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Table of Contents
RESEARCH ARTICLE
Year : 2020  |  Volume : 21  |  Issue : 2  |  Page : 176-180

Birth satisfaction among low risk women in a Public Healthcare Center in India


1 Associate Professor, College of Nursing, AIIMS, New Delhi, India
2 Tutor, College of Nursing, AIIMS, New Delhi, India
3 Assistant Professor, College of Nursing, AIIMS, New Delhi, India
4 Associate Professor, Centre for Community Medicine, AIIMS, New Delhi, India

Date of Submission26-Dec-2019
Date of Decision29-May-2020
Date of Acceptance25-Aug-2020
Date of Web Publication19-Feb-2021

Correspondence Address:
Mrs. Lumchio Levis Murry
College of Nursing, AIIMS, Ansarinagar - 110 029, New Delhi
India
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Source of Support: None, Conflict of Interest: None


DOI: 10.4103/IJCN.IJCN_21_19

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  Abstract 

Women's satisfaction with the care they receive during childbirth has gained importance in recent years. Factors such as women's stress experienced during labour, anxiety and feeling of being in control during labour have not been widely studied in India even though these factors influence satisfaction with birth. This study aims to assess women's satisfaction with care following normal birth in a secondary level public facility using the Birth satisfaction Scale Revised (BSS R). Consecutive samples of 273 low risk women who have had spontaneous vaginal birth were enrolled within 1 week of childbirth. Demographic profile was collected, and women were assessed for satisfaction at birth using the BSS R. The total birth satisfaction score was 21.4 (±4.5), which is just around the mean of the total score. The women scored below average in the sub domain of stress experiences during labour (7.0 ± 2.6). The domain on women's' personal attributes was also rated poorly (2.8 ± 1.5). The quality of care provision was rated above average by the women (11.6 ± 2.7). A significant difference in the mean score of BSS R was seen in relation to educational status of the women and the type of family they belonged to (P < 0.05). Assessment of birth satisfaction can assist in focusing on areas where improvement in care is required. Midwives need to educate and partner with women right from the antenatal period to make labour and childbirth a satisfying experience for the woman.

Keywords: Birth, experiences, stress, women


How to cite this article:
Murry LL, Thomas P, Razdan G, Kaur R, Maward S. Birth satisfaction among low risk women in a Public Healthcare Center in India. Indian J Cont Nsg Edn 2020;21:176-80

How to cite this URL:
Murry LL, Thomas P, Razdan G, Kaur R, Maward S. Birth satisfaction among low risk women in a Public Healthcare Center in India. Indian J Cont Nsg Edn [serial online] 2020 [cited 2021 Feb 28];21:176-80. Available from: https://www.ijcne.org/text.asp?2020/21/2/176/309857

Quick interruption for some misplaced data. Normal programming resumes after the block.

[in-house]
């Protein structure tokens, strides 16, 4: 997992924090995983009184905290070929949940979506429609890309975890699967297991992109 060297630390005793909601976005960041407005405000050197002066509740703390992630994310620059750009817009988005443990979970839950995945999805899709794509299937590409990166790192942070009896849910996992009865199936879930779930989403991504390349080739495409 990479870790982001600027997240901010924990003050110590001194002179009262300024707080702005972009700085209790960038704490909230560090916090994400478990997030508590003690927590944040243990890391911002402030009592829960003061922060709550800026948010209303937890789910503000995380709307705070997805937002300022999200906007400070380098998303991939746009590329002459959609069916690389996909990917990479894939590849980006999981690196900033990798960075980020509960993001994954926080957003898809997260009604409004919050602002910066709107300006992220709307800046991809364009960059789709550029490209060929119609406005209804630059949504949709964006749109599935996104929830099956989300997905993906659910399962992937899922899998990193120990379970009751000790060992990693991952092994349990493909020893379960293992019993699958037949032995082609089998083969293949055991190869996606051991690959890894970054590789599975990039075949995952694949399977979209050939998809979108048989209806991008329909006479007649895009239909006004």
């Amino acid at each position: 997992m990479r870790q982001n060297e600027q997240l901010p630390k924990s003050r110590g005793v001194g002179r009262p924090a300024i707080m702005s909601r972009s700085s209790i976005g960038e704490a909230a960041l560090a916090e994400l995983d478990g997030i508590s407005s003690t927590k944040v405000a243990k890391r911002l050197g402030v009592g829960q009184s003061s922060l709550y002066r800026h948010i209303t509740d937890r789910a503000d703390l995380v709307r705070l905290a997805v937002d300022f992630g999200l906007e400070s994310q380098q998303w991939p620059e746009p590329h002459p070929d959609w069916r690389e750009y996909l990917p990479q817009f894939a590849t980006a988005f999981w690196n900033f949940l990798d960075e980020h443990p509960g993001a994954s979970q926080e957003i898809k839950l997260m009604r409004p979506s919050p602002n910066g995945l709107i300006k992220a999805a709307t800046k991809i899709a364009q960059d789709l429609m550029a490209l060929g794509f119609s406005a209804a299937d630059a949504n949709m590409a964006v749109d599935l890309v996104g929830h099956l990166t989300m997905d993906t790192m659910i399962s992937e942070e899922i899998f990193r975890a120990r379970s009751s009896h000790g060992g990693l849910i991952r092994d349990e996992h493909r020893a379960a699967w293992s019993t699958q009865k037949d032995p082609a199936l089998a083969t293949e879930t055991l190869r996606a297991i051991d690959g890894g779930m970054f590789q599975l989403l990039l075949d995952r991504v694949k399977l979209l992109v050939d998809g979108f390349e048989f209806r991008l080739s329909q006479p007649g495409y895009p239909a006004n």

Introduction Top


The provision of high quality of care has become essential in today's health-care system. Patient's satisfaction has been used in healthcare as an indirect indicator of the quality of care.[1],[2] Women's satisfaction with the care they receive during birth has gained importance in recent years.[3],[4] Women tend to view their birthing as a positive experience when they get support from caregivers and family members.[5],[6] Factors like having a companion during labour, waiting time, privacy, immediate condition following delivery and availability of spaces are associated with women's satisfaction following birth whereas, women are most dissatisfied with separation from their babies, continuous monitoring using machines, pain management and cesarean births.[7],[8],[9] Increased satisfaction with care received at birth has been associated with better maternal infant bonding, better self-esteem and confidence in the mother, and possibly, better maternal and infant well-being.[10],[11] With the increase in women opting for institutional delivery largely due to incentive linked schemes rolled out by the government, labour rooms have become increasingly crowded, and quality of care remains largely unmeasured and, most often, ignored.[12],[13] To address this, the government of India has launched a labour room quality improvement initiative (Laqshya) which aims to improve the quality of care during childbirth and the immediate postpartum period.[14] One of the objectives of the program is to enhance the satisfaction of beneficiaries visiting the health facilities and provide respectful maternity care to all pregnant women attending the public health facility. However, there is a lack of clarity on how to assess the satisfaction of women attending these facilities.